- Thousands march in Oakland in May Day protest (SF Chronicle)
Thousands marched throughout Oakland Tuesday in a kaleidoscopic variety of protests ranging from skirmishes with police to dancing, chanting throngs of demonstrators peacefully waving signs calling for an end to economic inequality and a strengthening of worker rights.
- S.F. police clear occupied church building (SF Chronicle)
San Francisco police and sheriff's officers arrested 24 people when they cleared about a vacant building that Occupy protesters had claimed as their own Tuesday afternoon. Officers in riot helmets quietly surrounded the building at 888 Turk St. about 5 a.m. Wednesday and began escorting the two dozen occupants into
- San Jose council deadlocks on lowering pensions (SJ Mercury News)
San Jose Mayor Chuck Reed lost a bid Tuesday to reduce retirement benefits for future San Jose city workers -- something voters endorsed in 2010 -- when the City Council deadlocked on a split vote. Reed had urged the council to trim pension benefits for all new city workers hired after July 1 except for police officers and firefighters, and to add a cheaper health plan for current and retired city workers, something aimed at shrinking the city's retiree health insurance bill by making retirees pay deductibles or higher premiums. But the council deadlocked on a 5-5 vote.
- Judge gives Oakland ultimatum on late Occupy investigations (Oakland Tribune)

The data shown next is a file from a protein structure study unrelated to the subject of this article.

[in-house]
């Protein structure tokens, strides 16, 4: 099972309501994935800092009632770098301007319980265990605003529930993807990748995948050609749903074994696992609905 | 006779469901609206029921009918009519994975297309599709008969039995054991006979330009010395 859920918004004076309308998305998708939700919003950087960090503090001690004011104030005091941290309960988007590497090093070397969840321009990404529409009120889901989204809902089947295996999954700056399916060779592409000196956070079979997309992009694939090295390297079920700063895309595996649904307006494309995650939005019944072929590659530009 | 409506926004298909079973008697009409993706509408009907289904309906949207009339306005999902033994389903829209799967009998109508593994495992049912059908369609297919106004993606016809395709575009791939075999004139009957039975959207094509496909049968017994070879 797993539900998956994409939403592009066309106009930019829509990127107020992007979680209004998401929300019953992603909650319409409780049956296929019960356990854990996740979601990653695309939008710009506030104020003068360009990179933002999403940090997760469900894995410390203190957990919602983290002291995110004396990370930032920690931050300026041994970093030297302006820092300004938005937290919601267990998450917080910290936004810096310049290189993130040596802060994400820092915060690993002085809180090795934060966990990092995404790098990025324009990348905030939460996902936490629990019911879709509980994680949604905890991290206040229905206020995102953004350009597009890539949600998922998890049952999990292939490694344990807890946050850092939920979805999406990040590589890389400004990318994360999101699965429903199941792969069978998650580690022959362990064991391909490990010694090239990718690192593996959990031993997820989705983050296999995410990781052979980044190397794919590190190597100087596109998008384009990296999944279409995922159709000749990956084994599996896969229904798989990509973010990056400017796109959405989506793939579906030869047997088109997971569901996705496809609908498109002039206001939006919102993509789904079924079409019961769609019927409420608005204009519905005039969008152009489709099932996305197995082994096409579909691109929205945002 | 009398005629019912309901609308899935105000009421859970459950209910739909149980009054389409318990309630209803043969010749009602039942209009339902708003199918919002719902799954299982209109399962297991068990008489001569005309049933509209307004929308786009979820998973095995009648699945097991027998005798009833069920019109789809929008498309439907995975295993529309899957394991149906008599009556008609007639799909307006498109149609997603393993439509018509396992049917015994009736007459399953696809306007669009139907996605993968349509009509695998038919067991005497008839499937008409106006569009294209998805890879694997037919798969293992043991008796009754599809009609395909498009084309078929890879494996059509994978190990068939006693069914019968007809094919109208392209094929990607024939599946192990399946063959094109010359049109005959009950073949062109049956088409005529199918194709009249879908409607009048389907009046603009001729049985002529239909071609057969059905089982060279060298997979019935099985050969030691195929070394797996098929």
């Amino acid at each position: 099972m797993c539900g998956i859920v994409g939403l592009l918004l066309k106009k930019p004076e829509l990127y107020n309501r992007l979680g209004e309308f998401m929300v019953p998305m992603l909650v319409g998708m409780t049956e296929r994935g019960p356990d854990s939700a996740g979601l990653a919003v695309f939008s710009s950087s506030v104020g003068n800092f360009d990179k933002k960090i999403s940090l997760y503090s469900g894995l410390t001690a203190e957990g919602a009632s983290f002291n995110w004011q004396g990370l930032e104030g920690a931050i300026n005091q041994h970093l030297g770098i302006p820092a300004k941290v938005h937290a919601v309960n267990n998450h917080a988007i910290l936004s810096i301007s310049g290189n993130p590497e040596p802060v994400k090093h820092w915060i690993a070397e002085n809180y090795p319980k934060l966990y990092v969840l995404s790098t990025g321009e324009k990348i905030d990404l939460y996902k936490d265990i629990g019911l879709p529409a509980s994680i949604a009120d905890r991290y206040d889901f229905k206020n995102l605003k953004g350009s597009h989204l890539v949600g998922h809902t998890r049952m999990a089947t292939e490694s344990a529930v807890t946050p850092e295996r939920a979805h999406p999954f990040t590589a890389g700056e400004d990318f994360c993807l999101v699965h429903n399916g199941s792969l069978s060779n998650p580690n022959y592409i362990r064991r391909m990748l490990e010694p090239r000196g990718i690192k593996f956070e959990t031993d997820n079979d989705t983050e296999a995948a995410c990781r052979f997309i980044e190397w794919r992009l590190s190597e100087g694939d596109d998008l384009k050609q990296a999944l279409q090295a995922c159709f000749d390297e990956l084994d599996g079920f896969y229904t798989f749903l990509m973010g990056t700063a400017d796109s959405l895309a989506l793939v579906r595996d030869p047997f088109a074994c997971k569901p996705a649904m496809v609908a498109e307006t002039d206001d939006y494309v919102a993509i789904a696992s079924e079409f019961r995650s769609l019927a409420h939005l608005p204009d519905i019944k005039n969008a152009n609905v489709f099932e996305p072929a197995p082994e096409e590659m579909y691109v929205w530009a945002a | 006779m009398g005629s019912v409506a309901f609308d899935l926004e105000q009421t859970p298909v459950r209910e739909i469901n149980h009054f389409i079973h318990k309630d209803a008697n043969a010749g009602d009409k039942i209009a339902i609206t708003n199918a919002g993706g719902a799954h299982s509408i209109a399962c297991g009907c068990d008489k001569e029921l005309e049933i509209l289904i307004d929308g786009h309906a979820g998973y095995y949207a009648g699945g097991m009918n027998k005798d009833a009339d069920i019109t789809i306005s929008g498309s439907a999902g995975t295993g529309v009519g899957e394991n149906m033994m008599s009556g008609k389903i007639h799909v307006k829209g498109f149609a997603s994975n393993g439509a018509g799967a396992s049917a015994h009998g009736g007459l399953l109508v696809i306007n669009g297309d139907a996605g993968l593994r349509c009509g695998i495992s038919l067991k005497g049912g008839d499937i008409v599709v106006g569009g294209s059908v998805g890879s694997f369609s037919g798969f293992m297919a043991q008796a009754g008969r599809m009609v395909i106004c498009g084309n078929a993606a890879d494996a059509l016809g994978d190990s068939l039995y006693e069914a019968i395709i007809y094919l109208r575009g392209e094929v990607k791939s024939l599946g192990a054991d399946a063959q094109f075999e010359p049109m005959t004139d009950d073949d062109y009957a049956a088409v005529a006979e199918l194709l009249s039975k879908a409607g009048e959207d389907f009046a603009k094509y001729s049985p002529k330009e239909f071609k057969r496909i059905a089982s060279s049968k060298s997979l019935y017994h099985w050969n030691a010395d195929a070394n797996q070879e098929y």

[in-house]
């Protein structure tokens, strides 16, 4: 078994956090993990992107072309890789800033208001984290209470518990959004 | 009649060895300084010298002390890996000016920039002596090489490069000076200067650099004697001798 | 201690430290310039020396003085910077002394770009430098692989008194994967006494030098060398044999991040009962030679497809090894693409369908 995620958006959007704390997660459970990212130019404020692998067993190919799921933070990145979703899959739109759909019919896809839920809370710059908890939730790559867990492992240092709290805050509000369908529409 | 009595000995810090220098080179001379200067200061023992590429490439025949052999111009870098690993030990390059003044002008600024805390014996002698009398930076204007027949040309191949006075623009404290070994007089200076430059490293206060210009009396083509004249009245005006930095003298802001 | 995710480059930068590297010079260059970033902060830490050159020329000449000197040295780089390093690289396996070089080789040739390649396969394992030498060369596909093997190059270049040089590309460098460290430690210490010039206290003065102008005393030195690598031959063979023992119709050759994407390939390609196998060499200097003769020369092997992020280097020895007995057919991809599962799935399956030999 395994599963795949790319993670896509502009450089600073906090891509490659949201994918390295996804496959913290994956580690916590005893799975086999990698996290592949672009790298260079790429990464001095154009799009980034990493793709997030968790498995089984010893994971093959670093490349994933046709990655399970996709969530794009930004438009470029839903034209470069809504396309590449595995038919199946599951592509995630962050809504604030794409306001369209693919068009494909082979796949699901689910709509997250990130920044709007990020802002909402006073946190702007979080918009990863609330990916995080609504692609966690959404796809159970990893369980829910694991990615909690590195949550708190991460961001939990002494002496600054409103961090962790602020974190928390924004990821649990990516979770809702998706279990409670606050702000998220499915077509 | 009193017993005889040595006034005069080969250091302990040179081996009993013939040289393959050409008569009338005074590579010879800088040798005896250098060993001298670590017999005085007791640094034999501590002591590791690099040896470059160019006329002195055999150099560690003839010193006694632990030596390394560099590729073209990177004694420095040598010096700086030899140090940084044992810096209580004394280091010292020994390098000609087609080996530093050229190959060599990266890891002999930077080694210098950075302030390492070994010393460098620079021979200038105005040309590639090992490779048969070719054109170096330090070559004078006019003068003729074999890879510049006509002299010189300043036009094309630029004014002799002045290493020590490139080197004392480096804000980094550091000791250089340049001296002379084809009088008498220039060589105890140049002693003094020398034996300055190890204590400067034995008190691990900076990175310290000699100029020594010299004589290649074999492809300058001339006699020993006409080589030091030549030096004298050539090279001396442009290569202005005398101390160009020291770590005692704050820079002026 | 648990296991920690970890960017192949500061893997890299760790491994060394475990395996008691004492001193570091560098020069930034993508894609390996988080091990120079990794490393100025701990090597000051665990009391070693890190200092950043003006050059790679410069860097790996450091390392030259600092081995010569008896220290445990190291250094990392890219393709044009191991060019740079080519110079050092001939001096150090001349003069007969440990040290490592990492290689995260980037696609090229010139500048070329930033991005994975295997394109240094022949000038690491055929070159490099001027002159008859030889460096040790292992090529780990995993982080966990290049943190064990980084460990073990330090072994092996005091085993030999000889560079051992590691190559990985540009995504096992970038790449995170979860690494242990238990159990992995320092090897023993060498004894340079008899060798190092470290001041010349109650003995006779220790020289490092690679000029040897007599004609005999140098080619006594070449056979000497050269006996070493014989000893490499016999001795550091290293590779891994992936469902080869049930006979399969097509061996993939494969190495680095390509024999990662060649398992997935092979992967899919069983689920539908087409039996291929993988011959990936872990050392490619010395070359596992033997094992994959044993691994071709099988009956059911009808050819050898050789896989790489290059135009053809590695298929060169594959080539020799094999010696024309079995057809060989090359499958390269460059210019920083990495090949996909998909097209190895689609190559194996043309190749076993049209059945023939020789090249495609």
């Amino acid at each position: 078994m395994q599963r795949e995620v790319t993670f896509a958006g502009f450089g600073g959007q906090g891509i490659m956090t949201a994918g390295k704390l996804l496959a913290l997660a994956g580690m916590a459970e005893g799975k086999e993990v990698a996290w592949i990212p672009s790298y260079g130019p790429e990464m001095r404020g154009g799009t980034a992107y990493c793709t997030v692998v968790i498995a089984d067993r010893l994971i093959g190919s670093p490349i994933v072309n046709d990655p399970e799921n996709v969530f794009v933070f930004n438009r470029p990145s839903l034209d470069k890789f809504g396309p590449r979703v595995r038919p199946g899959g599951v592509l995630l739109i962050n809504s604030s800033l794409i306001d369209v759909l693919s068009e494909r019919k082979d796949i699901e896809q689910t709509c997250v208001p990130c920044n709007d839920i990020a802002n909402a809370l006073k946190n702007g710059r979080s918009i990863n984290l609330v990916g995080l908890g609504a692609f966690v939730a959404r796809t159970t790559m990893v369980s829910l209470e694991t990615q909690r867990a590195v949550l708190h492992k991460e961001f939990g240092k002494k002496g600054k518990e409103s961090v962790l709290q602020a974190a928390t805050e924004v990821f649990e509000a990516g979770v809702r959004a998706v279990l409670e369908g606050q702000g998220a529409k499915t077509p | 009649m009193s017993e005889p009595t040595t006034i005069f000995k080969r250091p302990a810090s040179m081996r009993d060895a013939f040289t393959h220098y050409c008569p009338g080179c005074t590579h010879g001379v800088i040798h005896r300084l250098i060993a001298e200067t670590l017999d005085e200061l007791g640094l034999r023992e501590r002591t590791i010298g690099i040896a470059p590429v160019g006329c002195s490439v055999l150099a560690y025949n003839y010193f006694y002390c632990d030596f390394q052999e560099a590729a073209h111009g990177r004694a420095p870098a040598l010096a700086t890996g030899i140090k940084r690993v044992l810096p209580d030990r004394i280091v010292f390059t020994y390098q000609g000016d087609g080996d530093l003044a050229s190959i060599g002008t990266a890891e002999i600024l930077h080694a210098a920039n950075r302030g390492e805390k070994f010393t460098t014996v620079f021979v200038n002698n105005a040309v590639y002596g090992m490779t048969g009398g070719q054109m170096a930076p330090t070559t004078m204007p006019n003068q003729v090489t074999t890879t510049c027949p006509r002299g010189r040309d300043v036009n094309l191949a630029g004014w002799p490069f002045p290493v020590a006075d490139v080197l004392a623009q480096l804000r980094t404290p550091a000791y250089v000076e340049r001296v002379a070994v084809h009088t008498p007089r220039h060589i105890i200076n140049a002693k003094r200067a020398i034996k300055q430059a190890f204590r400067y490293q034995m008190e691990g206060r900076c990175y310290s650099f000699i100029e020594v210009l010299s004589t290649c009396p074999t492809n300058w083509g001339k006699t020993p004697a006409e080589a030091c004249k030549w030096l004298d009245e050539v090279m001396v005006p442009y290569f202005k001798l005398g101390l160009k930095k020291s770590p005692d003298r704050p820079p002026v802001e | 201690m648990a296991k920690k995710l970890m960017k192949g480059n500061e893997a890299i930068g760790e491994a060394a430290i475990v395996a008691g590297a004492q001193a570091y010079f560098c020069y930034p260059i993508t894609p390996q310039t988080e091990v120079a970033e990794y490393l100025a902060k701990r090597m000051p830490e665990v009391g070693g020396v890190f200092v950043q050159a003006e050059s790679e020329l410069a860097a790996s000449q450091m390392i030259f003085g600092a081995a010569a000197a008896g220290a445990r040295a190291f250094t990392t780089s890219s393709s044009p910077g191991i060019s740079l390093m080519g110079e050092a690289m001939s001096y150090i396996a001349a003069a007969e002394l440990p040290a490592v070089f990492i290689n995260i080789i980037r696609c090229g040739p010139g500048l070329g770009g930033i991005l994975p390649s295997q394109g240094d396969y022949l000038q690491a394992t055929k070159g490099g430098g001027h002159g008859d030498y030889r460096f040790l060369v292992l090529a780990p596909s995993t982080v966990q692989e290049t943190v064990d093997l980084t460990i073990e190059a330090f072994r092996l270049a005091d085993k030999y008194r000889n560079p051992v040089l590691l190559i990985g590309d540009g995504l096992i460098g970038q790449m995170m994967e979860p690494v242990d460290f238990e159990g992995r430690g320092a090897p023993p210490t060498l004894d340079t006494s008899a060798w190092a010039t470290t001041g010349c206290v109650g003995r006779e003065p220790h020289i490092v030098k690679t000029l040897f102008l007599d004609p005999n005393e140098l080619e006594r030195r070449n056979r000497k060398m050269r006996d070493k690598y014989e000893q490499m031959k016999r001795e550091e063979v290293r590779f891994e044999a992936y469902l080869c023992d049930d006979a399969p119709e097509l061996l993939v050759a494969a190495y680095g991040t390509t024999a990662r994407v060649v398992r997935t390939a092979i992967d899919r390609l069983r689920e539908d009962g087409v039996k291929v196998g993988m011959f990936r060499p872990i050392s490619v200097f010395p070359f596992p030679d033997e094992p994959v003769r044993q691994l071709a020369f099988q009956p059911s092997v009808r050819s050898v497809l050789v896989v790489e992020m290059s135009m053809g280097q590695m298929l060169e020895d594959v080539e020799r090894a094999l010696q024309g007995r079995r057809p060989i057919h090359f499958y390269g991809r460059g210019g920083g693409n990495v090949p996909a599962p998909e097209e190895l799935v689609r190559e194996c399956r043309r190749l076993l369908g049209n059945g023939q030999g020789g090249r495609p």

A federal judge has given Oakland officials less than a week to submit a plan for completing police internal affairs investigations stemming from last year's Occupy protests, or risk weekly fines. U.S. District Judge Thelton Henderson issued the order Tuesday, one day after a federal monitor released a report critical of the department's handling of the Occupy protests and its struggles to fully implement reforms measures spelled out in a 2003 agreement that settled the Riders police misconduct case.
Mayor Ed Lee on Tuesday accused suspended Sheriff Ross Mirkarimi of engaging in "an attempted cover-up" and of "attempting to dissuade witnesses to a crime" in a domestic violence investigation involving him and his wife, according to documents filed Tuesday in Mirkarimi's official misconduct case.
Business owners in San Francisco's Mission District, cleaning up after a night in which protesters damaged more than 30 stores and restaurants and vandalized cars, questioned Tuesday why activists had singled them out and why police hadn't done more to halt the rampage.
The group seen as having the best chance to oust Mayor Jean Quan now appears short on cash, volunteers and signatures just weeks before a self-imposed deadline to put a recall vote on the November ballot. The Committee to Recall Mayor Quan Now has collected fewer than 7,000 signatures, committee member Lee Edwards said -- less than half of the nearly 20,000 valid signatures from registered Oakland voters needed to trigger a recall.
Council members got their first opportunity Tuesday to weigh in on Mayor Jean Quan's 100-Block initiative that concentrates law enforcement and social services on Oakland's most violent streets. The council didn't try to halt or alter the program, but several council members expressed concerns about the program moving violent crime to other parts of the city and that the police couldn't produce meaningful statistics to measure the program's success.
A Police Department review has cleared two San Francisco police officers of any impropriety in last year’s shooting of a wheelchair-using man who was causing a disturbance outside a South of Market city health clinic.
Having tried everything else, the managers of San Francisco's Bill Graham Civic Auditorium are blasting the overnight homeless off their doorstep with the high-decibel sounds of chainsaws, motorcycles and jackhammers - topped off with an aircraft carrier alarm.